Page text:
Two Black Southern Men Meet at the BMA


Man number one, was born in Alabama in 1940, and died this year,(2018) in Manhattan New York. He was a sculptor, using wood, marble, copper and bone. He painted as well, in a style he described as “distillation”.

His work is currently at the Baltimore Museum of Art, for your eyes to gaze upon the transformation of Maya Angelou, Mohammed Ali, W.E. B. Dubois, Ornate Coleman, Amiri Baraka, and more. His name is, JACK WHITTEN.

Man number two, was also born in Alabama, in 1914, and died a few months before the summer of 1993. He also engaged in what many would call “distillation”, but his was music. He was a jazz composer, band leader, and thrived in “experimental music” with a cosmic philosophy.  His name was SUN RA.

It is said that WHITTEN loved SUN RA’s music, so it was a masterly thoughtful stroke, when the BMA decided to stage this summer’s sculpture garden of concerts, the “powers that be”, joined these two African American septuagenarians stalwarts.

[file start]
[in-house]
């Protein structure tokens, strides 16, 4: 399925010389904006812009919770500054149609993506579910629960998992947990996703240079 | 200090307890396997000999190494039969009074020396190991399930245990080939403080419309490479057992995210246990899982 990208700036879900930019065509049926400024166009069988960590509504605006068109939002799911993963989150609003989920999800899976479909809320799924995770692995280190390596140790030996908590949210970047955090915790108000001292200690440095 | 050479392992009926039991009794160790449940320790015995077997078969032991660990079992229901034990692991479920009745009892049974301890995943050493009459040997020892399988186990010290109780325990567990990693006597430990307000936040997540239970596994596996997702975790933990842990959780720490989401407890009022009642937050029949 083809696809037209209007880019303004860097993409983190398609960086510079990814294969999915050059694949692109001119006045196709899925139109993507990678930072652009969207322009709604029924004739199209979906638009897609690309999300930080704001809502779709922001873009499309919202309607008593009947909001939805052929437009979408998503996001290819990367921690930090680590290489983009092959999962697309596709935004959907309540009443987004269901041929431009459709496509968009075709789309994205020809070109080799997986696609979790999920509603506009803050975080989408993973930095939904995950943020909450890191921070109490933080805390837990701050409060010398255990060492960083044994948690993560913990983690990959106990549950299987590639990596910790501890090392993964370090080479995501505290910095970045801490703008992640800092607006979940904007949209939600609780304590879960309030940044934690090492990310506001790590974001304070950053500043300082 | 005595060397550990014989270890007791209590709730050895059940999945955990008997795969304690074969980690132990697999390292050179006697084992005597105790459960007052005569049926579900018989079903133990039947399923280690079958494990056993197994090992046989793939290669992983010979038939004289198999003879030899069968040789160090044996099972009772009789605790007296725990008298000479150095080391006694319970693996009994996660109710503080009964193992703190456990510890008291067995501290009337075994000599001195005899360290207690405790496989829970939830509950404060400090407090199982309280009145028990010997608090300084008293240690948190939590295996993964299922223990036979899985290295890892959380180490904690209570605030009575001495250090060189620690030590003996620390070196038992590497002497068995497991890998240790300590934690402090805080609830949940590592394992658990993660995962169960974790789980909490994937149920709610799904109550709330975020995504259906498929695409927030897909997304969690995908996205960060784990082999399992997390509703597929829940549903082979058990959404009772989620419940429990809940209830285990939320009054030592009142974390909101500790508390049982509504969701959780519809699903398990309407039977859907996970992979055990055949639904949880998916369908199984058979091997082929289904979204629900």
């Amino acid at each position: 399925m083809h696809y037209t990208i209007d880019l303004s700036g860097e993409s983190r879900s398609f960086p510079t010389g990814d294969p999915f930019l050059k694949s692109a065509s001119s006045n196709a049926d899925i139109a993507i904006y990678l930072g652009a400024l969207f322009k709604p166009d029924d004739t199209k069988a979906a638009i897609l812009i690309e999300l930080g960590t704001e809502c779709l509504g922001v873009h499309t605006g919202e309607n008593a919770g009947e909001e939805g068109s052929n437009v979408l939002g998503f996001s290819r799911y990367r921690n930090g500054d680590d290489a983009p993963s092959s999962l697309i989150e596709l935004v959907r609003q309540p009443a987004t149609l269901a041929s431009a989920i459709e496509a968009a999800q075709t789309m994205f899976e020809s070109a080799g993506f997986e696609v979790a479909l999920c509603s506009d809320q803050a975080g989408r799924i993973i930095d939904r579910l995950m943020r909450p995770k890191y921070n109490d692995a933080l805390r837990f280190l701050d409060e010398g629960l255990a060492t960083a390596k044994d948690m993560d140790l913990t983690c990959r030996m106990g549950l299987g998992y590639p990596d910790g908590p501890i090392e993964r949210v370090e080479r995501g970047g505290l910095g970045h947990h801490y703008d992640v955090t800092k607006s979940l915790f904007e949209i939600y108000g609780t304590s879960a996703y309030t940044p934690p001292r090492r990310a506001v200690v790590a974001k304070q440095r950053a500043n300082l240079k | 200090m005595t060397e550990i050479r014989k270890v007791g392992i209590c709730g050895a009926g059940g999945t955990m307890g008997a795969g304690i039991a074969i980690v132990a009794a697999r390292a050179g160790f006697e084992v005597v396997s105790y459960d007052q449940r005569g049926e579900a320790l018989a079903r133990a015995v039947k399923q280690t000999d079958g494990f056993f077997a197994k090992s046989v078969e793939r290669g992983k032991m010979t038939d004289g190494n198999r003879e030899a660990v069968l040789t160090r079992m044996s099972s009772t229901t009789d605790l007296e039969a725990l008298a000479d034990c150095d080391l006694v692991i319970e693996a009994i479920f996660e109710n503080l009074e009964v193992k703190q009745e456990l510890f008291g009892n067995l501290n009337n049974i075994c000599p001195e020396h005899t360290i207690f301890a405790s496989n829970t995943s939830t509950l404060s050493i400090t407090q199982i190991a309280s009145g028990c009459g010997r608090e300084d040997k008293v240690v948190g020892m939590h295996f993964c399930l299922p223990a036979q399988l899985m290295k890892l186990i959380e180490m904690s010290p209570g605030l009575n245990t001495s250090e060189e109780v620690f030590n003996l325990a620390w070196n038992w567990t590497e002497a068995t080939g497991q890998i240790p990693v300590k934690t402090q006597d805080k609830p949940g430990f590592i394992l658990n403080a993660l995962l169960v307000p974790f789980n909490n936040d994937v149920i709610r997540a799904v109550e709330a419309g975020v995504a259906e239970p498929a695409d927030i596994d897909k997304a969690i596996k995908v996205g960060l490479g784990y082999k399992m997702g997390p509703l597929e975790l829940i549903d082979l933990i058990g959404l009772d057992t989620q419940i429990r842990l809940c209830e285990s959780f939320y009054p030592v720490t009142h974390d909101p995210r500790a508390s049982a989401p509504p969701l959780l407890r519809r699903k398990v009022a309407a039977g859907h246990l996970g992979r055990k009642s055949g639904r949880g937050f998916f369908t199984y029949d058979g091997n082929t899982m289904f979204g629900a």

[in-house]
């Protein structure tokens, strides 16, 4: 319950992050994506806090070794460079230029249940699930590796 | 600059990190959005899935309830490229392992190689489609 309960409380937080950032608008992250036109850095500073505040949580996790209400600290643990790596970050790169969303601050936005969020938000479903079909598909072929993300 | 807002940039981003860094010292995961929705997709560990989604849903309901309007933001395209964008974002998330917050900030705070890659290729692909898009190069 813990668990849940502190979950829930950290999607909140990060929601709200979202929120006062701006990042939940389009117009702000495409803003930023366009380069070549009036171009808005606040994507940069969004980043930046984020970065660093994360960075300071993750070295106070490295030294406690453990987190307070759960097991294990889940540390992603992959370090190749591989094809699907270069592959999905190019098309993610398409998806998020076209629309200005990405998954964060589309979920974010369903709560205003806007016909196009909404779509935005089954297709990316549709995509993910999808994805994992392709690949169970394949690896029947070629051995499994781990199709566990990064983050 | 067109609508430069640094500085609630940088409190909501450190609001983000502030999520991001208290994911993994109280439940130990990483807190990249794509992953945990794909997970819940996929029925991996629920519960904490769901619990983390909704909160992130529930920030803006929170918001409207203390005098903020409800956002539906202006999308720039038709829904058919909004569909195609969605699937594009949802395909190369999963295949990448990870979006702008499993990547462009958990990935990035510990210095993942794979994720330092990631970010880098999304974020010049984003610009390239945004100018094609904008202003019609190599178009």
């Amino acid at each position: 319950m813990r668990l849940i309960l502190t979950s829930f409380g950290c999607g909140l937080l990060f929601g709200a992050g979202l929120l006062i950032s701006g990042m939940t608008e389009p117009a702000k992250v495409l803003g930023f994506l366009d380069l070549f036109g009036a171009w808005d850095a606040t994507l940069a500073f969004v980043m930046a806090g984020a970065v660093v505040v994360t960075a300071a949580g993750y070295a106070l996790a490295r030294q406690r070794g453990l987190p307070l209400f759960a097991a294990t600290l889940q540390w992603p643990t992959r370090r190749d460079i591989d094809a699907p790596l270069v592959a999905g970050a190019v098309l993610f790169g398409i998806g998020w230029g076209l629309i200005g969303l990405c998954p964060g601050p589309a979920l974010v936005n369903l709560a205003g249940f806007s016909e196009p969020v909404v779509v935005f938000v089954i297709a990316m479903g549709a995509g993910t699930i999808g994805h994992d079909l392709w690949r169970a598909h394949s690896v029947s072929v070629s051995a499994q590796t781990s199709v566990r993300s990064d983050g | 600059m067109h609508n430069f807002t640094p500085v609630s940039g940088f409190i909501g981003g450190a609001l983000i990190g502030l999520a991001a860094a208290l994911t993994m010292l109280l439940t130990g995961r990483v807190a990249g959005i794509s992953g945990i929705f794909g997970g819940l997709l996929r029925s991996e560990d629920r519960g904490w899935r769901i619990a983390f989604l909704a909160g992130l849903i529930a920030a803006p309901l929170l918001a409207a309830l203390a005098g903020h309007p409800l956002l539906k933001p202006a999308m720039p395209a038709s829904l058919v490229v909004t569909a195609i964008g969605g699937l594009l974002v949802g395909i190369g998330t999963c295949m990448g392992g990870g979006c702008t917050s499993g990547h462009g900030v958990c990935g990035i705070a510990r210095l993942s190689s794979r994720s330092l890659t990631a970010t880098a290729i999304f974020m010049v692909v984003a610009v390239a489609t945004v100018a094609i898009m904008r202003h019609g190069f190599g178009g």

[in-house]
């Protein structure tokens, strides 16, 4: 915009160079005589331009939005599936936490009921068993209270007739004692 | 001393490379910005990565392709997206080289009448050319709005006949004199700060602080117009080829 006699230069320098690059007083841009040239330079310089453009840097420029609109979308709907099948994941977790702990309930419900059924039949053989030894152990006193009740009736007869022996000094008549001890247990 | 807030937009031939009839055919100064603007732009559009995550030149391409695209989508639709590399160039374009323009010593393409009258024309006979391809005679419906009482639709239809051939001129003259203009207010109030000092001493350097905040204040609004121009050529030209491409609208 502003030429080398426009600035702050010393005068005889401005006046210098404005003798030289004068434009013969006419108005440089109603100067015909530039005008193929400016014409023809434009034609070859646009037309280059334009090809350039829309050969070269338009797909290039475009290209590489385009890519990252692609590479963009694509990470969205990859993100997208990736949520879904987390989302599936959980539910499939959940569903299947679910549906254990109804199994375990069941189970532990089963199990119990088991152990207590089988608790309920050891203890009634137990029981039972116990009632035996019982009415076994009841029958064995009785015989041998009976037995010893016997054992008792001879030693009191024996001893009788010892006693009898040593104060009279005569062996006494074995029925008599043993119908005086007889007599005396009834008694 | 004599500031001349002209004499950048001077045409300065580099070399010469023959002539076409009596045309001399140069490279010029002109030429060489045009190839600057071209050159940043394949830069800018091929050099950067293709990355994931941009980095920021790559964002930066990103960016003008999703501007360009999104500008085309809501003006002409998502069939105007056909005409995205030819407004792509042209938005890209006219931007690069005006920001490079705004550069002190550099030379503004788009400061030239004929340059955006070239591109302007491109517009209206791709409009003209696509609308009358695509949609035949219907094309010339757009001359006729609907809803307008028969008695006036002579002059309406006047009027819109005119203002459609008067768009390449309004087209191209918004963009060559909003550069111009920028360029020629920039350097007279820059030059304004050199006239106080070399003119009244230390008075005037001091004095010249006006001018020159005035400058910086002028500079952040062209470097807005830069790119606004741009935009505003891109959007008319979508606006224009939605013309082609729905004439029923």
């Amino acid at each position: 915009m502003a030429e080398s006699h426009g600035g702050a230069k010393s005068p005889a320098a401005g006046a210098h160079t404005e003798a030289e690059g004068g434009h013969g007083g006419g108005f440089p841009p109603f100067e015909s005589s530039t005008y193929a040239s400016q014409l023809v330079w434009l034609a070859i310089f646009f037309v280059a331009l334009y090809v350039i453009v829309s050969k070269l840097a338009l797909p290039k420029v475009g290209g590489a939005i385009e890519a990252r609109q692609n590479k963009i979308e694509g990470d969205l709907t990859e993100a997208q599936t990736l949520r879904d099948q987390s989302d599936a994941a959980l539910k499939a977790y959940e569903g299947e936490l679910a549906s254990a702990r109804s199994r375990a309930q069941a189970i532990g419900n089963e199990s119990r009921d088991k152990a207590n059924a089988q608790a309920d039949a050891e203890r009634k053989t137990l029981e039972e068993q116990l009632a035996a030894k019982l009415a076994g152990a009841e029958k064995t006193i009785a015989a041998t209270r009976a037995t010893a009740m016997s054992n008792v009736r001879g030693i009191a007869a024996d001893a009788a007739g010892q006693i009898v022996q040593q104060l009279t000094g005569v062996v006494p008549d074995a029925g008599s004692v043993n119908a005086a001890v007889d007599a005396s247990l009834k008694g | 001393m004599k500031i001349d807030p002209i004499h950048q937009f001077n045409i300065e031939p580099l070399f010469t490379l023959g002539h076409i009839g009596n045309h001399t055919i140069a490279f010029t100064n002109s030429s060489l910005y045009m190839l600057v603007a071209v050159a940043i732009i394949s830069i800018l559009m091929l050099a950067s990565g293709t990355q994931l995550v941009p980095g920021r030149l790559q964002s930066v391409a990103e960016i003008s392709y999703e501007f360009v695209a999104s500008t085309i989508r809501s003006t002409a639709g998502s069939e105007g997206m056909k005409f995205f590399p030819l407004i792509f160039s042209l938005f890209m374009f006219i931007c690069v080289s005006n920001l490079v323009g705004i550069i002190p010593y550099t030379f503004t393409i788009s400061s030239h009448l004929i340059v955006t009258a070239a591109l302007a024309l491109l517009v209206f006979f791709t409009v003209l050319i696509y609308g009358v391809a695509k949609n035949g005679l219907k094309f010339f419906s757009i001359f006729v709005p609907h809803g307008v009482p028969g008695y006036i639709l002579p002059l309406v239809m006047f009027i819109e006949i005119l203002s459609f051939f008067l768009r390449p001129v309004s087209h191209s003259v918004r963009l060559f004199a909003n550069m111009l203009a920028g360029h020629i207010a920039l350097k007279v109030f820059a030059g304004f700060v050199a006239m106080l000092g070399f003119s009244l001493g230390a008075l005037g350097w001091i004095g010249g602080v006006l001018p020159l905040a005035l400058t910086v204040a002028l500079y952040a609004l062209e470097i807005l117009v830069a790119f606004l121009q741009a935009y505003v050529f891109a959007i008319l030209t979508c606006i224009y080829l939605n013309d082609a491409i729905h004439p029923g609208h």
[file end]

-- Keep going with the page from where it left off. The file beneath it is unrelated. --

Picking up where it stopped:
How though was the BMA going to display SUN RA’s work?. The band still exists, and it was my pleasure to talk to some of the members, and bring you WHITTEN in his own words, courtesy of the BMA.

Tara Middleton, female vocalist of the modern Sun Ra, jazz group.
One of many pieces of Jack Whitten’s sculptures, now on display, this summer of 2018, Baltimore Museum of Art.

Published by Oswald Copeland

Born 1946, Georgetown Guyana, South America. Broadcast journalist since 1968. Been living in the United States, since 1974. Has done extensive work in sales and marketing, and likes to write about culture in and around Baltimore Md. His personal passion is healthy living: Creator and Executive Editor of THECULTUREPAGEDOTCOM.

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